By Sumanasiri Liyanage
I am sure my economist friends will get goosebumps when they see the title of this piece not because the idea is controversial as they are very much used to controversies and debates but because it goes beyond the limits of the arguments within the “normal science’ in Kuhnian sense. Well, it is not necessary for them to be alarmed!
As I have quoted many a time the “scientists” in economic field were forewarned some time ago by Nobel laureate economist from Stanford University, Joseph Stiglitz. Writing to The Guardian newspaper, he opined: “The standard measure of economic performance is gross domestic product (GDP), which is the sum of the value of goods and services produced within a country over a given period. GDP was humming along nicely, rising year after year, until the 2008 global financial crisis hit. The global financial crisis was the ultimate illustration of the deficiencies in commonly used metrics. None of those metrics gave policymakers or markets adequate warning that something was amiss. Though a few astute economists had sounded the alarm, the standard measures seemed to suggest everything was fine”. Even prior to Stiglitz, some leading economists argue that the rate of growth in itself is not a metric indicating that the process of economic development is on its way. According to them, if there is no noticeable tendency to reduce unemployment, poverty and inequality in the country, the increase in rate growth may not necessarily treated as a reflection of the fact that the country is on the path of economic development.
Stiglitz added three more variables that are pertinent in portraying the economic picture of a country. They are the problem of inequality, the problem of ecology and the problem of democracy. However, what I intend to argue in this article is somewhat different. One may say my argument is coming from and linked with the arguments for de-growth as advanced by environmental economists and activists. However, I feel my argument goes beyond that and is dependent on different kind of reasoning. So far, the economists have generally assumed that the issues of inequality, poverty, unemployment may be addresses as a by-product of economic growth. More right-wing genre of economists have even believed that if proper monetary values are given, the market may also resolve the problems listed by Stiglitz.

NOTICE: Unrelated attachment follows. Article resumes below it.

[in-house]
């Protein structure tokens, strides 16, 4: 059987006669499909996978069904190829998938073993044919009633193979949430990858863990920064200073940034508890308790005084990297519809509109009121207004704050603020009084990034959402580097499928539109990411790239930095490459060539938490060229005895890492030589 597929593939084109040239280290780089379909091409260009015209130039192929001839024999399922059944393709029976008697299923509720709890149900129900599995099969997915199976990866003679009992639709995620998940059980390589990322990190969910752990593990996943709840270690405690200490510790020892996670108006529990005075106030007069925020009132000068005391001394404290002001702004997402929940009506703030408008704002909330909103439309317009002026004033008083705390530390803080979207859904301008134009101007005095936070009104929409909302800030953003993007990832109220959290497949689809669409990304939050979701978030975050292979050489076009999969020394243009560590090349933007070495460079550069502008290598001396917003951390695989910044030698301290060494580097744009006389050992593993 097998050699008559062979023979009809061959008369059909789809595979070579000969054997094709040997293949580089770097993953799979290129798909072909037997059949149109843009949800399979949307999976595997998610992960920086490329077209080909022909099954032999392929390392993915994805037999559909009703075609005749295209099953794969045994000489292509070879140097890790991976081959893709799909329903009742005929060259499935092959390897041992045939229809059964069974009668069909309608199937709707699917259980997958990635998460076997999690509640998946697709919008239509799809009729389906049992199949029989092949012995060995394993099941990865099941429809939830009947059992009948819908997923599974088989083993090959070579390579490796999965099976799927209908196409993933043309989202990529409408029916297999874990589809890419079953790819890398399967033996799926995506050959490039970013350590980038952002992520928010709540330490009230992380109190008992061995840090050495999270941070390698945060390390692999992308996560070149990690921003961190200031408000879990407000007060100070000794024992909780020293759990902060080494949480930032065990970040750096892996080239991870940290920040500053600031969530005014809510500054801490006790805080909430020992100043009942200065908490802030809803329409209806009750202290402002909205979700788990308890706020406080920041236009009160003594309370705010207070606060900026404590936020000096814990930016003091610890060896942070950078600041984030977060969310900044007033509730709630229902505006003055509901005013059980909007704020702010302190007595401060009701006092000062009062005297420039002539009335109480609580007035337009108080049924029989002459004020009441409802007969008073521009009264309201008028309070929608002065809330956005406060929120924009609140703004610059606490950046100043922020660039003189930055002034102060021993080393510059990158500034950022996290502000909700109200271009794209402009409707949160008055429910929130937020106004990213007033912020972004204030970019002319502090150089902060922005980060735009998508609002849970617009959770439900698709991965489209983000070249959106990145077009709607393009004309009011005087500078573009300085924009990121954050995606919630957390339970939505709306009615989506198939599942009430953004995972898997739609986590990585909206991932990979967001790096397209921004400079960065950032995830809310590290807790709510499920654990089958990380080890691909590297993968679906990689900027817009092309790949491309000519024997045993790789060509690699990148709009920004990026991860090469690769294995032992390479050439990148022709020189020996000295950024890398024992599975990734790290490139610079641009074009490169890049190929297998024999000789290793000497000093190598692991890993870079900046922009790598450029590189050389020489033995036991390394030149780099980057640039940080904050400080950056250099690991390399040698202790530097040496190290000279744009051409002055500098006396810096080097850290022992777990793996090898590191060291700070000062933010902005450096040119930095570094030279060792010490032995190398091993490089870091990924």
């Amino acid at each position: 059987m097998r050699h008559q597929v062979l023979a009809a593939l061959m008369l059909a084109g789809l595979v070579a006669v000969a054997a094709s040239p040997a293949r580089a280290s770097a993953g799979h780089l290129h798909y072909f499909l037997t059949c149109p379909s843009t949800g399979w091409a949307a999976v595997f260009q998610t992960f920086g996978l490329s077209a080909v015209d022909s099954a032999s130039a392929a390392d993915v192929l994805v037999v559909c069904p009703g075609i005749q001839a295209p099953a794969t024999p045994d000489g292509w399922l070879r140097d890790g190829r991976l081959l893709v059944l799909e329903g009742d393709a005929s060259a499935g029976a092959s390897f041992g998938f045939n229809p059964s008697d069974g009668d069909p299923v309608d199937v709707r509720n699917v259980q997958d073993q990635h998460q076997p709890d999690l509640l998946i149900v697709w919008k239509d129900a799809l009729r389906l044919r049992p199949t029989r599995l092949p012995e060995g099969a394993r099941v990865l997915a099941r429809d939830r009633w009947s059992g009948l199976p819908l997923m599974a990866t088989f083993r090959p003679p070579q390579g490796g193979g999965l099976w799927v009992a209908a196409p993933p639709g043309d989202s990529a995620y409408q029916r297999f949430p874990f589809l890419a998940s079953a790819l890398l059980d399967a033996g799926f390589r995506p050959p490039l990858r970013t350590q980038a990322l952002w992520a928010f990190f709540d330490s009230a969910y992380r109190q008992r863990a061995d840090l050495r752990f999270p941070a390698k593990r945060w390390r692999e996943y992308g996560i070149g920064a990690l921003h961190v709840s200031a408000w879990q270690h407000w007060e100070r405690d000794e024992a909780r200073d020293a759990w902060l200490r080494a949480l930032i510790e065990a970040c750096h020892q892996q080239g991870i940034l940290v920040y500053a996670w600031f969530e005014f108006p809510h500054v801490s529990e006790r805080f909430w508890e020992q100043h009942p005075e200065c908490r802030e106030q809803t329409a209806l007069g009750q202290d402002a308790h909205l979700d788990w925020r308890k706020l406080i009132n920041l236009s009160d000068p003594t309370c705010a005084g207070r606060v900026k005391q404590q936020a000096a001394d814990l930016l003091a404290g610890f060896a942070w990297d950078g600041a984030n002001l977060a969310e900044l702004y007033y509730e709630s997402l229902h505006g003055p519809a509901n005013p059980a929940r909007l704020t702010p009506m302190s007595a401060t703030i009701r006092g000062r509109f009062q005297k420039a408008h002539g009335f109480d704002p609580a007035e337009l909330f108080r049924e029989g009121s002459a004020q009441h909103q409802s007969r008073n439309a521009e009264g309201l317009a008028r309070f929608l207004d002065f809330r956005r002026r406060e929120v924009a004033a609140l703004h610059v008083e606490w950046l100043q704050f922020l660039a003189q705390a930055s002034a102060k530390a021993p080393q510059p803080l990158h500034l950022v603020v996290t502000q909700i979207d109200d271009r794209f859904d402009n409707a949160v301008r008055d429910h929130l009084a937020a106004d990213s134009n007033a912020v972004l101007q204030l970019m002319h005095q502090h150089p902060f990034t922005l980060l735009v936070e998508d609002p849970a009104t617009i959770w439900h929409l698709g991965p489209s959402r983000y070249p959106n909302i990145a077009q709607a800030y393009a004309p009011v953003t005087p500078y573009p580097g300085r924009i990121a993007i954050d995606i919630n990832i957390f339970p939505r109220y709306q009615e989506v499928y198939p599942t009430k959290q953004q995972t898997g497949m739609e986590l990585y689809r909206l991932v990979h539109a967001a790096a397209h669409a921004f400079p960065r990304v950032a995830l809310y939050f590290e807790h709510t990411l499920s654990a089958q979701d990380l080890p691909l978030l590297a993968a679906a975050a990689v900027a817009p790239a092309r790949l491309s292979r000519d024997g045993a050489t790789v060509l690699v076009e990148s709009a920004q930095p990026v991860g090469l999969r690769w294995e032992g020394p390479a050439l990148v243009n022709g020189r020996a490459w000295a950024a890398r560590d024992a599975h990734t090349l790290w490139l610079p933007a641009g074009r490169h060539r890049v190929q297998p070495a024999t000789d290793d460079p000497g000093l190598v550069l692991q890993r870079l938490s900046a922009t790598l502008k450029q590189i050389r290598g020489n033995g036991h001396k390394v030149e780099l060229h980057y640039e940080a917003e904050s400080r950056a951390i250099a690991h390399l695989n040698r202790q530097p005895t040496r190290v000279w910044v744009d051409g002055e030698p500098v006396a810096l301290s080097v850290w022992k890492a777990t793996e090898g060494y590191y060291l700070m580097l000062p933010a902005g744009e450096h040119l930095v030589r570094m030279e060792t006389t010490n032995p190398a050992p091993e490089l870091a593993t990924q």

Growth Performance in Sri Lanka
Sri Lanka has so far experienced a negative economic growth only once in the last forty-two years when the Liberation Tigers of Tamil Eelam attacked the Katunayaka International Airport incurring it heavy damages. Although Sri Lanka has recorded average GDP growth rate of 4.2 per cent in the last 72 years since independence, this achievement (if we describe it so) have been associated with three deficits of critical importance, namely, trade deficit, fiscal deficit and savings deficit. As a necessary corollary of continuous presence of these deficits, Sri Lanka’s foreign debt servicing (both private and government) has surpassed 6.5 billion US dollars in 2019. The country’s foreign liquid assets are just 5. 4 billion US dollars. All are worried with some justice that the projected negative growth for 2020 would further deteriorate the country’s economic situation particularly if the second wave pandemic cannot be stooped prior to December 31, 2020. Growth projections differ. Central Bank of Sri Lanka informed that the economy would experience negative growth in 2020, but it would be -1.7 per cent. But the IMF and the World Bank came up with, probably more realistic figures that vary from 5 to 7 percent. Consequently, many seem to think that negative growth would jeopardies other targets in the Vistas of Prosperity and Splendor presented by the President Gotabhaya Rajapakse that includes keeping inflation below 5 per cent, unemployment below 4 per cent and the government lending rate below 9 per cent.